• an updated title to be more inclusive of the variety of workers who perform cybersecurity work,
    • definition and normalization of key terms,
    • principles that facilitate agility, flexibility, interoperability, and modularity,
    • introduction of competencies,
  • Representatives Glenn Thompson (R-PA), Collin Peterson (D-MN), and James Comer (R-KY) sent a letter to Federal Communications Commission (FCC) “questioning the Commission’s April 20, 2020 Order granting Ligado’s application to deploy a terrestrial nationwide network to provide 5G services.”
  • The European Commission (EC) is asking for feedback on part of its recently released data strategy by 31 July. The EC stated it is aiming “to create a single market for data, where data from public bodies, business and citizens can be used safely and fairly for the common good…[and] [t]his initiative will draw up rules for common European data spaces (covering areas like the environment, energy and agriculture) to:
    • make better use of publicly held data for research for the common good
    • support voluntary data sharing by individuals
    • set up structures to enable key organisations to share data.
  • The United Kingdom’s Parliament is asking for feedback on its legislative proposal to regulate Internet of Things (IoT) devices. The Department for Digital, Culture, Media & Sport explained “the obligations within the government’s proposed legislative framework would fall mainly on the manufacturer if they are based in the UK, or if not based in the UK, on their UK representative.” The Department is also “developing an enforcement approach with relevant stakeholders to identify an appropriate enforcement body to be granted day to day responsibility and operational control of monitoring compliance with the legislation.” The Department also touted the publishing of the European Telecommunications Standards Institute’s (ETSI) “security baseline for Internet-connected consumer devices and provides a basis for future Internet of Things product certification schemes.”
  • Facebook issued a white paper, titled “CHARTING A WAY FORWARD: Communicating Towards People-Centered and Accountable Design About Privacy,” in which the company states its desire to be involved in shaping a United States privacy law (See below for an article on this). Facebook concluded:
    • Facebook recognizes the responsibility we have to make sure that people are informed about the data that we collect, use, and share.
    • That’s why we support globally consistent comprehensive privacy laws and regulations that, among other things, establish people’s basic rights to be informed about how their information is collected, used, and shared, and impose obligations for organizations to do the same, including the obligation to build internal processes that maintain accountability.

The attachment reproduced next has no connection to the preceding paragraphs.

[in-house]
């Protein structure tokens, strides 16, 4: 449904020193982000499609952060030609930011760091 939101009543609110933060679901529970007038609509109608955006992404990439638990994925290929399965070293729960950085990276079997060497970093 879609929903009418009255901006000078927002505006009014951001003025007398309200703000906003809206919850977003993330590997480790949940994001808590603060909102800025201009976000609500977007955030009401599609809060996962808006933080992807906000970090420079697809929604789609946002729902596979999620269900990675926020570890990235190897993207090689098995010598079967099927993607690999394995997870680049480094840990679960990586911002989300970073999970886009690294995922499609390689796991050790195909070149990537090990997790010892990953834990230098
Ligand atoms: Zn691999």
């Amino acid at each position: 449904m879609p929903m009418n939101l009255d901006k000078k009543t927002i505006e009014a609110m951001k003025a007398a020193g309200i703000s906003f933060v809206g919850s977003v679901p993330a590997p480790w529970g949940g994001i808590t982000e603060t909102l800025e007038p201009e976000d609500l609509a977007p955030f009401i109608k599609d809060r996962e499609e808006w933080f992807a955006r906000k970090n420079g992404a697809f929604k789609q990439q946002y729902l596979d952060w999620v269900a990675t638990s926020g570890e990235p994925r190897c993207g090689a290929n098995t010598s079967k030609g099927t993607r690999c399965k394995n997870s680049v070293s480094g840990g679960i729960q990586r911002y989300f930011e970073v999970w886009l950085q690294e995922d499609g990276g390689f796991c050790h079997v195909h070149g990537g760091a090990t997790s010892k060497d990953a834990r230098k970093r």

• As improvements to technology challenge historic approaches to effective communications with people about privacy, companies and regulators need to keep up with changing times.
    • To serve the needs of a global community, on both the platforms that exist now and those that are yet to be developed, we want to work with regulators, companies, and other interested third parties to develop new ways of informing people about their data, empowering them to make meaningful choices, and holding ourselves accountable.
    • While we don’t have all the answers, there are many opportunities for businesses and regulators to embrace modern design methods, new opportunities for better collaboration, and innovative ways to hold organizations accountable.
  • Four Democratic Senators sent Facebook a letter “about reports that Facebook has created fact-checking exemptions for people and organizations who spread disinformation about the climate crisis on its social media platform” following a New York Times article this week on the social media’s practices regarding climate disinformation. Even though the social media giant has moved aggressively to take down false and inaccurate COVID-19 posts, climate disinformation lives on the social media platform largely unmolested for a couple of reasons. First, Facebook marks these sorts of posts as opinion and take the approach that opinions should be judged under an absolutist free speech regime. Moreover, Facebook asserts posts of this sort do not pose any imminent harm and therefore do not need to be taken down. Despite having teams of fact checkers to vet posts of demonstrably untrue information, Facebook chooses not to, most likely because material that elicits strong reactions from users drive engagement that, in turn, drives advertising dollars. Senators Elizabeth Warren (D-WA), Tom Carper (D-DE), Sheldon Whitehouse (D-R.I.) and Brian Schatz (D-HI) argued “[i]f Facebook is truly “committed to fighting the spread of false news on Facebook and Instagram,” the company must immediately acknowledge in its fact-checking process that the climate crisis is not a matter of opinion and act to close loopholes that allow climate disinformation to spread on its platform.” They posed a series of questions to Facebook CEO Mark Zuckerberg on these practices, requesting answers by 31 July.